THE FINAL DAYS OF PHOCAEA
The 11th of June, at around 6.30 in the evening, I was working close to the rout that goes from Ancient Phocaea to Menemen. I was surprised to see a long line of people carrying packages, who appeared to be fleeing from something. I asked and found out that they were the people of Gerenköy, who were coming as refugees to Phocaea, having had their village looted by a group of Turks.
The next day, at about 10 in the morning, I was sketching in one of the oldest streets in Phocaea. People’s spirits were inflamed by fear; everyone awaited the tragedy that was about to befall them.
At that moment, I saw crazy panic spreading: a word was going from mouth to mouth: “Theyre coming!”. Within minutes, the street, exclusively people by women and children at that time, became filled with cries of terror. The women and children rushed to their houses, locked their doors, and within just a few minutes, the street was completely deserted.
Their panic was so strong that I was carried off by this wave of people, twenty feet away from my easel. A calm descended again a few moments afterwards, but the feeling of fear had so penetrated the population that at midday, about a thousand people had already embarked on fishing sailboats and left Phocaea for Mytilene. Mr. Sartiaux and I were completely surprised to see these people abandon all their belongings before any enemies had even appeared. The noises of a numerous and armed group of men started becoming more and more clear. At that moment we understood the gravity of the situation. We were four Frenchmen, Mr. Sartiaux, his aide Mr. Carlier, Mr. Dandria, and myself. We deliberated among us four and we resolved to go find the Kaymakam (Prefect) in order to ask him to take all necessary measures to protect us. Mr. Calier, Mr. Sartiaux and myself decided in that moment to stop staying together and go each to a different house.
At the Konak (the Governor’s House) Mr. Carlier explained the situation to the Turkish Kaymakam and demanded that he sent the Turkish gendarmerie to protect all the houses we were staying in.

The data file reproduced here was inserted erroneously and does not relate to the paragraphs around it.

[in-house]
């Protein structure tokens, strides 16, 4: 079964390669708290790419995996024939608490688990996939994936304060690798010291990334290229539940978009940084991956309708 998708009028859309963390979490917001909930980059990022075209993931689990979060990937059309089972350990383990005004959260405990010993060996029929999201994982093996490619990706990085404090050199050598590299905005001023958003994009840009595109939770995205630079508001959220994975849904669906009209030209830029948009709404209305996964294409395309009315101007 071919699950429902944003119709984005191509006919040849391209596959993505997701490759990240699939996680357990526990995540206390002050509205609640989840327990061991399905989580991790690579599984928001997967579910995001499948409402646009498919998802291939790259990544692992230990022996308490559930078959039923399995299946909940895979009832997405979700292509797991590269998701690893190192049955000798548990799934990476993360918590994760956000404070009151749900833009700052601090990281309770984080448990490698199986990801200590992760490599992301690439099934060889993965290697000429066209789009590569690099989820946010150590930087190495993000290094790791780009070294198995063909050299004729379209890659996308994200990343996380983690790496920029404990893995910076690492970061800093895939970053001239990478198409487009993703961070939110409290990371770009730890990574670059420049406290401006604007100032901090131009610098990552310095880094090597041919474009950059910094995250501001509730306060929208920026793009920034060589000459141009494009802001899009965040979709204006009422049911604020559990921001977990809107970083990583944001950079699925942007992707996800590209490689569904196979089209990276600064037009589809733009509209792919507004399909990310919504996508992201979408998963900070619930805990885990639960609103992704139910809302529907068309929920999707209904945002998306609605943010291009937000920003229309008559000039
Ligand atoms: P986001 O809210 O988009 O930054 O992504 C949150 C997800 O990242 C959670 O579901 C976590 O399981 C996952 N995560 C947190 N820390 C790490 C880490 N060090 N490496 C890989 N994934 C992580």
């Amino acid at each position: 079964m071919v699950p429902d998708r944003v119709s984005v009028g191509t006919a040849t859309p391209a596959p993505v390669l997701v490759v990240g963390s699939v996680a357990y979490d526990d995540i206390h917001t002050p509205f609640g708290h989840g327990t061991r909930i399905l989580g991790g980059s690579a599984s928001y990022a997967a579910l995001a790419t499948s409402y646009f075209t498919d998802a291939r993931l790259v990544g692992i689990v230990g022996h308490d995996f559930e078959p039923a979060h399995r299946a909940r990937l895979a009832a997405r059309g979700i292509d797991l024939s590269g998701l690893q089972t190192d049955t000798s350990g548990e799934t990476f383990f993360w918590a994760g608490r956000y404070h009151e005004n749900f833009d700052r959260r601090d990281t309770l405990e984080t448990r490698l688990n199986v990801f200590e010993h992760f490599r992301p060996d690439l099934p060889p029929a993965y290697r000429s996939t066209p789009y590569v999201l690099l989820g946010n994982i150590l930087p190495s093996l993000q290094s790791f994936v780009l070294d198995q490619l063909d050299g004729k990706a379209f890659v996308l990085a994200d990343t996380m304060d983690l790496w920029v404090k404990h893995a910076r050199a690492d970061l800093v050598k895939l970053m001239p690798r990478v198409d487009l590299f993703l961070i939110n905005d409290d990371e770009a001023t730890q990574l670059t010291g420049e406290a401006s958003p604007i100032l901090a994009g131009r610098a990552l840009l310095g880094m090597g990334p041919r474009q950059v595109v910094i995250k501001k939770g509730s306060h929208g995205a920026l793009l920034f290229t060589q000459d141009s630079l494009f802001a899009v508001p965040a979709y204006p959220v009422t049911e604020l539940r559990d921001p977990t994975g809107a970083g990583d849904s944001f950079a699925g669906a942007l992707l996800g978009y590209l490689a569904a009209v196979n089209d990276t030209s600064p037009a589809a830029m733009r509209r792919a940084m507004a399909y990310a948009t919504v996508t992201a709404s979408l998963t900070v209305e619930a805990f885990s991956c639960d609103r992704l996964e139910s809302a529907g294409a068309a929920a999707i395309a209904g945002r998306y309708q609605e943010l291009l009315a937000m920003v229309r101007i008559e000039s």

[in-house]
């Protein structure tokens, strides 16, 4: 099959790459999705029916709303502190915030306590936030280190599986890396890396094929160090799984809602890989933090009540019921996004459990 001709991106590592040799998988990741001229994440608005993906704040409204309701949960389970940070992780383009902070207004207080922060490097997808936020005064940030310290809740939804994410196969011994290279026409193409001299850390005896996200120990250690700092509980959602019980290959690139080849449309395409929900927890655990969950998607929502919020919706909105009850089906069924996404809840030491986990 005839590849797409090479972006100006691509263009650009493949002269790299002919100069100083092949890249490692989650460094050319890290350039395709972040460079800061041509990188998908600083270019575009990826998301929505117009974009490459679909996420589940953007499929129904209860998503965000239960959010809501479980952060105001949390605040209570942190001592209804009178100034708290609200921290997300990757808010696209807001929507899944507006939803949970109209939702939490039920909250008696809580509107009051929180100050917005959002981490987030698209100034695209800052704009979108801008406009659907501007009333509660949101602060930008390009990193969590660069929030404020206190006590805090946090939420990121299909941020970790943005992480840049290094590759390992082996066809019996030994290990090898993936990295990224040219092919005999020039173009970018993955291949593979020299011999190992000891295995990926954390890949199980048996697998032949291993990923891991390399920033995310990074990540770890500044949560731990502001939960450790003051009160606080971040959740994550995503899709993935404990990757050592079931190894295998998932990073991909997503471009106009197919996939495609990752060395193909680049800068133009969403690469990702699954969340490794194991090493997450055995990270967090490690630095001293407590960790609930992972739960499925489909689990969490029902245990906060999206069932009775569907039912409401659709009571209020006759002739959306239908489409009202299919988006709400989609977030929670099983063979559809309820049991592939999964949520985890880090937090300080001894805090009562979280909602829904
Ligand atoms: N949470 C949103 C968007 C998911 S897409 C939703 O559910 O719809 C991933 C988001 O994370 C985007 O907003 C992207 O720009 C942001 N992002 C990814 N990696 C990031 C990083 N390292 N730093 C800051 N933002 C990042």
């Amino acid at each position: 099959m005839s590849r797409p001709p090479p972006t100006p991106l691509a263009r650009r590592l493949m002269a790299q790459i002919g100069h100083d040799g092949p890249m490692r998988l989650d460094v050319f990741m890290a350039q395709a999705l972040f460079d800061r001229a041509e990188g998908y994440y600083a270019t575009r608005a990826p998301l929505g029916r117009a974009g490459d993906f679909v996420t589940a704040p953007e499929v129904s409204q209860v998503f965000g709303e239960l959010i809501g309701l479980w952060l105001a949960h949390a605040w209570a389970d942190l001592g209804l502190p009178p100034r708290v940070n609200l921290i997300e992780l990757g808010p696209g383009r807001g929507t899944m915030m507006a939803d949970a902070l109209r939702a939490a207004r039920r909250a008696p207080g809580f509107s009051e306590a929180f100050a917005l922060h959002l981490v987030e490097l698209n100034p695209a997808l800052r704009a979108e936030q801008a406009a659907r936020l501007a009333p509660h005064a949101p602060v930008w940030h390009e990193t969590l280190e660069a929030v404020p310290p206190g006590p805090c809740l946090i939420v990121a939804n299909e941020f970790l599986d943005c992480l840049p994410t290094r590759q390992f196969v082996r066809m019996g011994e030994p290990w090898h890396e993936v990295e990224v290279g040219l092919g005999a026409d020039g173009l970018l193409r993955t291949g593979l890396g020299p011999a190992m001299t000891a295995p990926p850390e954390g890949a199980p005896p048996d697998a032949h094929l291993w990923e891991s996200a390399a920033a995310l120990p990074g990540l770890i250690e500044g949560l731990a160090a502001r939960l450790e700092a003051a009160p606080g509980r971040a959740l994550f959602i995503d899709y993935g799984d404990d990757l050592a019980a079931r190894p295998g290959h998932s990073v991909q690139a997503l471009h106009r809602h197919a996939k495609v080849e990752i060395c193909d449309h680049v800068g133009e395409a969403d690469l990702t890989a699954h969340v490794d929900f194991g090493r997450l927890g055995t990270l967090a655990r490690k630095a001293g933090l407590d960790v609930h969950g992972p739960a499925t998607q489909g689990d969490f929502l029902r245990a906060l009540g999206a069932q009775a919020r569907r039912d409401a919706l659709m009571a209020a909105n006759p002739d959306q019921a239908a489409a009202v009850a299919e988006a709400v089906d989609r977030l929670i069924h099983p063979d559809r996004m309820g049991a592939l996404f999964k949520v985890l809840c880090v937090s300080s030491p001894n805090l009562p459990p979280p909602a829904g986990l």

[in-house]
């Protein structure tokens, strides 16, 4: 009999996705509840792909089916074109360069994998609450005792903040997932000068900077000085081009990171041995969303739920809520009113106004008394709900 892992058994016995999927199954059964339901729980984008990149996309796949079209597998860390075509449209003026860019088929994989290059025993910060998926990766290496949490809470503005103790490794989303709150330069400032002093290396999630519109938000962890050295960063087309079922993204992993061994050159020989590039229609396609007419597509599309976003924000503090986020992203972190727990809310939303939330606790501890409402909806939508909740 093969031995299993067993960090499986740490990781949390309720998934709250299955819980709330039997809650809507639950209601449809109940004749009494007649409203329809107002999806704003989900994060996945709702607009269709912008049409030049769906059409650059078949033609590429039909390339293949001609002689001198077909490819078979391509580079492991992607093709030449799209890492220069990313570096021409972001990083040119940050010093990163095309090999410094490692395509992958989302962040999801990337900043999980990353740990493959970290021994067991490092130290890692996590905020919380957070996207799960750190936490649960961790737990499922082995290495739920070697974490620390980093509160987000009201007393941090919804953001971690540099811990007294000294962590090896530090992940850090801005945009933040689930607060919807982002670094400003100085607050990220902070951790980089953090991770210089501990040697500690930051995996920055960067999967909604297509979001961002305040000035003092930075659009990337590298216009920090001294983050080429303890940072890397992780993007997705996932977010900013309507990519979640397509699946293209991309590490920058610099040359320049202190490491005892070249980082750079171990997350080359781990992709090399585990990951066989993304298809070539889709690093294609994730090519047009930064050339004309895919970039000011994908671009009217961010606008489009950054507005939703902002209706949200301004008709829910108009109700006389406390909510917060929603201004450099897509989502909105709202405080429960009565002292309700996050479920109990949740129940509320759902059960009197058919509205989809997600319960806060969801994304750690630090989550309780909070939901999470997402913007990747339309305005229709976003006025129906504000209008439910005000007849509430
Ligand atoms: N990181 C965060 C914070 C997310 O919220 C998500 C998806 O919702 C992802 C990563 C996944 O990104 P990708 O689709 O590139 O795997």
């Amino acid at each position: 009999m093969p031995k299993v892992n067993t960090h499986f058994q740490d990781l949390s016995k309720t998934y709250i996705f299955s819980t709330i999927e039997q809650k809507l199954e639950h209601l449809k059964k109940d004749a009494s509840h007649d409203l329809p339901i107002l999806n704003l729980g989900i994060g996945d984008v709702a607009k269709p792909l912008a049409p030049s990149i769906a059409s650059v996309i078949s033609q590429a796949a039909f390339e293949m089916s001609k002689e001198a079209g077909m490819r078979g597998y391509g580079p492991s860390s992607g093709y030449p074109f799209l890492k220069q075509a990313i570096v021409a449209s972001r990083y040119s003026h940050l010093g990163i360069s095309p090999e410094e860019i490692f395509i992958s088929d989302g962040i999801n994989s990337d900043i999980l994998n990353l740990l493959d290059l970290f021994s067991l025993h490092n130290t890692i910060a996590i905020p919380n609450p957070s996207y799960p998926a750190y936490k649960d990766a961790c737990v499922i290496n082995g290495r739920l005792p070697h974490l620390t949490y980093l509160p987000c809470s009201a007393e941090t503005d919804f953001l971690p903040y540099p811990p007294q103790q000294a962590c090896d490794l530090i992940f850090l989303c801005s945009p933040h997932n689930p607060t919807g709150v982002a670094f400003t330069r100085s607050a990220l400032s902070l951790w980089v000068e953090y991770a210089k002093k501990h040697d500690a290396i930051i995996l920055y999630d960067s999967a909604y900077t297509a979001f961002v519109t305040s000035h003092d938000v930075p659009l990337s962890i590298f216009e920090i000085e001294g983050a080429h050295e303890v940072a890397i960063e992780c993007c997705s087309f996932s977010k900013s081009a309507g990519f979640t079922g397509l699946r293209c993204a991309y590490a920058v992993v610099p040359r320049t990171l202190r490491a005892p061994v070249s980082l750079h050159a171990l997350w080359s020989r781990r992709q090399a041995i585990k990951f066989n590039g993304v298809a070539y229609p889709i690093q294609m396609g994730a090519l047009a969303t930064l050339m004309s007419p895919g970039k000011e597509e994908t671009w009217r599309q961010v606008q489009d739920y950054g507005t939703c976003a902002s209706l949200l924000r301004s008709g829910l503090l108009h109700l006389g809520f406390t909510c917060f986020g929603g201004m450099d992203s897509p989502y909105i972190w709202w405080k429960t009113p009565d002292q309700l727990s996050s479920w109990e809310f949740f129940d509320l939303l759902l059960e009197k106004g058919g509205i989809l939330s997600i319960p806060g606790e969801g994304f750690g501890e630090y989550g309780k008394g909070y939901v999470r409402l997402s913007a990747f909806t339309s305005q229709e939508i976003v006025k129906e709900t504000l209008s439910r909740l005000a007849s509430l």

The Kaymakam, thinking that we were afraid for our own wellbeing, offered to accommodate us all in the Konak. We refused, very formally, and we declared that we would be holding him responsible for everything that might happen. Faced with his attitude, he offered us four gendarme who were responsible with assuring our well-being.
As soon as we returned, we created, with whatever means possible, French flags which we hoisted outside the doors of our houses. From that moment on, our doors remained wide open and a mass of Christians could find shelter with us, with whatever little they could salvage. In the end, we sheltered eight to nine hundred people.
By 6 o’clock in the evening, I looked through prism binoculars and discovered that at a distance of about 3 kms from us, an armed group of people was advancing towards the city, trying to hide its movements as much as possible behind the rocks. By 8 o’clock, I heard shooting from high up the hills: it was the group’s manner of holding the population in fear of their imminent descent towards the city. It wasn’t until midnight that I again heard shots anew. I observed that those shots were fired at regular intervals from the right hand side of Phocaea, only to be answered, at the same regular intervals, from the left. This made me think that it was a signal between two groups, operating together. During the night, this organised group started looting the city. At the first glimmer of dawn, the shootings came very near us, in from of our houses. Immediately, Mr. Dandria, Mr. Sartiaux, and myself stepped out, only to be confronted with the most atrocious spectacle anyone could imagine.
(c) Kallimages / Haris Yakoumis.
Extract from “Phocée 1913-1920: Le témoignage de Félix Sartiaux”,
ed. Kallimages, Paris: 2008; translated by Krystalli Glyniadakis
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